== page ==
Lately, the Mac nerd community has really become fed up with the networking shenanigans around the new Domain Name Service (DNS) networking protocol, discoveryd.
discoveryd, plays a part in how your Mac can find other devices, like Apple TVs and Apple AirPort networking gear, on your home network, other Wi-Fi networks you might connect to and Internet websites among other things. As to the trouble discoveryd has been causing, well, you should read Craig Hockenberry’s blog post on it [strong language warning]. He’s far more knowledgeable about what goes on inside your Mac than I am.
Some of you may know that I’m a member of the OS X Public Beta program (and for iOS also). In the most recent OS X 10.10.4 developer and public beta (build 14E26a) Apple replaced the discoveryd DNS service with the mDNSResponder DNS service that was used in OS X Mavericks and earlier.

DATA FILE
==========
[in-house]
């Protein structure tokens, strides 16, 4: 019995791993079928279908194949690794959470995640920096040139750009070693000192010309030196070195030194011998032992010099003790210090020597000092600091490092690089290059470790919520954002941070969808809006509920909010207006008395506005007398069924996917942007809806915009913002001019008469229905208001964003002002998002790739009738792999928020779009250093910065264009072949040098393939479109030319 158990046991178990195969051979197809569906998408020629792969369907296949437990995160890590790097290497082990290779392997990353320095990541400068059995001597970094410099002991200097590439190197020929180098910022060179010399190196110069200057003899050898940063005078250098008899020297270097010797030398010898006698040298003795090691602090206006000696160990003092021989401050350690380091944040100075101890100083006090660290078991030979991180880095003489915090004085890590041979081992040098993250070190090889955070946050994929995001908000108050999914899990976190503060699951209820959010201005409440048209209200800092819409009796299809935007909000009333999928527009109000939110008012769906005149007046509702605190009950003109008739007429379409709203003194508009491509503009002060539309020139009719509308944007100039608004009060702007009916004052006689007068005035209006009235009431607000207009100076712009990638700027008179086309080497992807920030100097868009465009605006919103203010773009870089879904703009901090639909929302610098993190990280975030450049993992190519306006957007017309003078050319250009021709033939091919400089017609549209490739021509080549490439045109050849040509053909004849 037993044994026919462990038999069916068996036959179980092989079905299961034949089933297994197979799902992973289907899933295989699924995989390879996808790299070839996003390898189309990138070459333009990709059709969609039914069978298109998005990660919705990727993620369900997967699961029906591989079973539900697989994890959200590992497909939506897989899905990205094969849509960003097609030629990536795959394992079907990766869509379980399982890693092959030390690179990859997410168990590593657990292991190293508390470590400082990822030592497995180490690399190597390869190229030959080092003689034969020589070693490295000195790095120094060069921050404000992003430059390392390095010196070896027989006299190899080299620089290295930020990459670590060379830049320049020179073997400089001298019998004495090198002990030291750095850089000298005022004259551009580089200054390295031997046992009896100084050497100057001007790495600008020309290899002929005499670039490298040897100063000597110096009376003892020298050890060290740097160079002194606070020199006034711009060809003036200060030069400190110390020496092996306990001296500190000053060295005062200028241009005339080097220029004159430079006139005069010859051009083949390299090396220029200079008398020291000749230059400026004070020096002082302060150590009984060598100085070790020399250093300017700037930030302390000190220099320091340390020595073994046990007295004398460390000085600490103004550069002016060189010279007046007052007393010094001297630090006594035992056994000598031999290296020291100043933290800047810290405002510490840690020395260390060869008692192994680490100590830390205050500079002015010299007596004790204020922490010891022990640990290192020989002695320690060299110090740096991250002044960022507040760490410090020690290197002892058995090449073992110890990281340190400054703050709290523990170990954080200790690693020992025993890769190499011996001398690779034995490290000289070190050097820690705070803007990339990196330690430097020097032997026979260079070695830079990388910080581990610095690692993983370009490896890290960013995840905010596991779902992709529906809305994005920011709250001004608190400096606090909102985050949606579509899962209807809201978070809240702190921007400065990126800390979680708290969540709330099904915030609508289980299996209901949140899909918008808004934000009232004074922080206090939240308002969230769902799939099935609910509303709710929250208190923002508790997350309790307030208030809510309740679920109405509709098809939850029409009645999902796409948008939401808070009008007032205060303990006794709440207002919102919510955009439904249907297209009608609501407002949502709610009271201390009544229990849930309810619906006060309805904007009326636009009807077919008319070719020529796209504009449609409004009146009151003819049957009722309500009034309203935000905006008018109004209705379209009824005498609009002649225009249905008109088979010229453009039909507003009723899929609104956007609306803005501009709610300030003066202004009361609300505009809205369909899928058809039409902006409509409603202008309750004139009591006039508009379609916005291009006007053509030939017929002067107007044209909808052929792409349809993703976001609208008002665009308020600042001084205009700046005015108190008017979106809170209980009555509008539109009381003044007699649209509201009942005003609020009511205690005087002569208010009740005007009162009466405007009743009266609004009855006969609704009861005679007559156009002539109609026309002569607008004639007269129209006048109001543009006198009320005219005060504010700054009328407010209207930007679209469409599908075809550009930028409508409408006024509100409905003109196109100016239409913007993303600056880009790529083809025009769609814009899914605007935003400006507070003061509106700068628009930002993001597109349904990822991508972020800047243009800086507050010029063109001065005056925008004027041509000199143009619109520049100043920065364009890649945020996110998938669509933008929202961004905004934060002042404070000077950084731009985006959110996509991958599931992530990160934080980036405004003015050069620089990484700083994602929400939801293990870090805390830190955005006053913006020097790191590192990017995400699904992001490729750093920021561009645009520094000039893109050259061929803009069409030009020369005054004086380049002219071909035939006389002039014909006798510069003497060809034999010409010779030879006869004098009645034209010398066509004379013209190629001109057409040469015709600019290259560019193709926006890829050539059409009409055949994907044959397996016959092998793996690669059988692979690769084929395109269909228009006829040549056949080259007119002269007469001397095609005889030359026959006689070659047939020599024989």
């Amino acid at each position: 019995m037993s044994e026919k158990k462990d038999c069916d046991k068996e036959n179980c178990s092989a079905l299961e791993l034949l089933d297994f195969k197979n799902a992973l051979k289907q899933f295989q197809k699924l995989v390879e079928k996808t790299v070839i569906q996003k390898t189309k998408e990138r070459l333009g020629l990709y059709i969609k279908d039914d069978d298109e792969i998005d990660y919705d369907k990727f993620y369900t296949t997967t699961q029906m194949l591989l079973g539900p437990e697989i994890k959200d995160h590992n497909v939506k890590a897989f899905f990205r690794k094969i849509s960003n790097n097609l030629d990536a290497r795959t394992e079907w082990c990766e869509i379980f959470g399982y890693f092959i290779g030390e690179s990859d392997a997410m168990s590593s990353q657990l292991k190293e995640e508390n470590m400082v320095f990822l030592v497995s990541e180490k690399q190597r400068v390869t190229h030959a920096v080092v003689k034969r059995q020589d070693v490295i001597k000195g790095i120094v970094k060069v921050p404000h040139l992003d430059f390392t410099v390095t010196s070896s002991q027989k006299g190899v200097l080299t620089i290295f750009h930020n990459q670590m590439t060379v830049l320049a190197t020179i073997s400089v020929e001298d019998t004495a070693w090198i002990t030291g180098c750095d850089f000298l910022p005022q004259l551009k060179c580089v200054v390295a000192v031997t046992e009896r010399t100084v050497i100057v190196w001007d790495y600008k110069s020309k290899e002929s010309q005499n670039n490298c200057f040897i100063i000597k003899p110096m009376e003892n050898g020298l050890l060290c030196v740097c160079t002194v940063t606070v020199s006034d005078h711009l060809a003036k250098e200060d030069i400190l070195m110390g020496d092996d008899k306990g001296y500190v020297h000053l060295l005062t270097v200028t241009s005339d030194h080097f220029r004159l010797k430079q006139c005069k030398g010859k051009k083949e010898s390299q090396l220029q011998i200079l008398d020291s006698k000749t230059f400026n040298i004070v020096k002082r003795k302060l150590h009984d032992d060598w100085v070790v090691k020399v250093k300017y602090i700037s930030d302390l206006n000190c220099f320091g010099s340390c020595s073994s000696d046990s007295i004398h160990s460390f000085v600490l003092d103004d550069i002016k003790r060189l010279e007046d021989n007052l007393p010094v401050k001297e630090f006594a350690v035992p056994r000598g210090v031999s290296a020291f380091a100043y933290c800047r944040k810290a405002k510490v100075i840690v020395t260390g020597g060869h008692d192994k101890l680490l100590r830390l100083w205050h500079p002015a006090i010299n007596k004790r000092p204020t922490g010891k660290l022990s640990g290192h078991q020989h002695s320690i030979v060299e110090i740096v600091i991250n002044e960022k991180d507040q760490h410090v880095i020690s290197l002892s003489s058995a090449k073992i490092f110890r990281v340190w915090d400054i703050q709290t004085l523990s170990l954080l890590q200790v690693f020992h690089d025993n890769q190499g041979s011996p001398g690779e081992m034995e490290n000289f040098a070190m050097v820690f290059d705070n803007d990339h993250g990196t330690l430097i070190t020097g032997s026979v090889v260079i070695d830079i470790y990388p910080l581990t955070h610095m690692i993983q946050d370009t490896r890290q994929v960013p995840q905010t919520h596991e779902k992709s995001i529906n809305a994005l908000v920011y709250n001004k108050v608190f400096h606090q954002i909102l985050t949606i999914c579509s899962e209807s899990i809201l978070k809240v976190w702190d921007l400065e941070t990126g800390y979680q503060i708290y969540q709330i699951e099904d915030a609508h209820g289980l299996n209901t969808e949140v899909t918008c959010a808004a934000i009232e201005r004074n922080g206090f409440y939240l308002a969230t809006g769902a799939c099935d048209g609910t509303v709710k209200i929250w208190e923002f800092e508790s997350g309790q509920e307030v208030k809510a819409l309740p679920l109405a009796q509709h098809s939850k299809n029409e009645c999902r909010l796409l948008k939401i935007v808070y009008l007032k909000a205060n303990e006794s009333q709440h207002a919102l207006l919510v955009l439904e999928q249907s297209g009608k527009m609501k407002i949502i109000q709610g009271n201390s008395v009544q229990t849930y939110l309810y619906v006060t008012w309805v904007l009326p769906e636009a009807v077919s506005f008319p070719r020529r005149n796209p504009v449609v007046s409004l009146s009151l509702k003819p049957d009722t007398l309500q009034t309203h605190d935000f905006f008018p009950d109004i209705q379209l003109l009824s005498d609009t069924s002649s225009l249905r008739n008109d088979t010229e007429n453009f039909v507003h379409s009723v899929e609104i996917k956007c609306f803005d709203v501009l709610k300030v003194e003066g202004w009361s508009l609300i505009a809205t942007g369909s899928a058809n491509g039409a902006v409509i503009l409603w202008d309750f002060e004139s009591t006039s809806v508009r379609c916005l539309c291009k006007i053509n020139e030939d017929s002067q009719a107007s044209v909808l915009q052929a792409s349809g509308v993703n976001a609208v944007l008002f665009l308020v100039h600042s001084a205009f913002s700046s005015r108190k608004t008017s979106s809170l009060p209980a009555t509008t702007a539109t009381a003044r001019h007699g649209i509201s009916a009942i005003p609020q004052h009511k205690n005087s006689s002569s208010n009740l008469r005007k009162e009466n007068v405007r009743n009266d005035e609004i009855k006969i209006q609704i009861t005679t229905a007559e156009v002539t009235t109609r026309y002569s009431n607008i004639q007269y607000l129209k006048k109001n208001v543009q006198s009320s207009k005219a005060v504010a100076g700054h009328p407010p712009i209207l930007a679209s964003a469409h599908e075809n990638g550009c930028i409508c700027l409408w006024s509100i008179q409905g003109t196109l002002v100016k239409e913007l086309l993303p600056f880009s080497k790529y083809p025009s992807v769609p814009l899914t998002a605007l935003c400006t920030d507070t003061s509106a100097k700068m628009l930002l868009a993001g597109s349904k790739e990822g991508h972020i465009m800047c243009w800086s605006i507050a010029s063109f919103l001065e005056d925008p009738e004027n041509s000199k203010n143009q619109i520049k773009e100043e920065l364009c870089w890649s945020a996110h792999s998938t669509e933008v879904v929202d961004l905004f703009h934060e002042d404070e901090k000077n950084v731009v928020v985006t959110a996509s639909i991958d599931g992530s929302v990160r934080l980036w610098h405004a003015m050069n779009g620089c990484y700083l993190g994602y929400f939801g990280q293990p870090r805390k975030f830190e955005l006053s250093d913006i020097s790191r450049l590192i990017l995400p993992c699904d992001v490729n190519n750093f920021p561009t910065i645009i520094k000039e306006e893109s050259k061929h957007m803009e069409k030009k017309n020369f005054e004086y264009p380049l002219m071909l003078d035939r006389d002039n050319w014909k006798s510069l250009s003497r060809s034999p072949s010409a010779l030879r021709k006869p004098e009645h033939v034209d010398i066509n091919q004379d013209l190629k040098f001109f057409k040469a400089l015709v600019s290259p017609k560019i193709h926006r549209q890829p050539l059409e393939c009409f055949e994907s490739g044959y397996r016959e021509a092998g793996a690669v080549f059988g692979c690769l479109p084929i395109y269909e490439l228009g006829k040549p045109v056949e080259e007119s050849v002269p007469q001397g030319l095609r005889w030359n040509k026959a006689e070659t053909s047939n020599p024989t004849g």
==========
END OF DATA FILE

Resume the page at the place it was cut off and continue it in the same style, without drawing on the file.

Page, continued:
Here’s a screen shot of my MacBook Pro running the previous beta build of OS 10.10.4:
As you can see, the discoveryd service is alive and talking to my home network.
After I installed OS X 10.10.4 Public Beta build 14E26a, you can see that mDNSResponder is back on the beat making sure OS X networking is obeying all the posted traffic signs.
Just for good measure, after installing the latest beta build, and as discussed in Hockenberry’s blog post, I powered down both of my third generation Apple TVs and my Apple AirPort Extreme and Express, rebooted my cable modem, and then, one-by-one, turned everything back on in the following order:
Cable Modem, Apple AirPort Extreme, Apple AirPort Express, MacBook Pro, Apple TV 1 and then Apple TV 2.
Since then, I’ve seen a marked improvement in my home network’s performance. Hopefully, mDNSResponder will be sticking around on OS X for a while and makes it into the official general release version of OS X soon.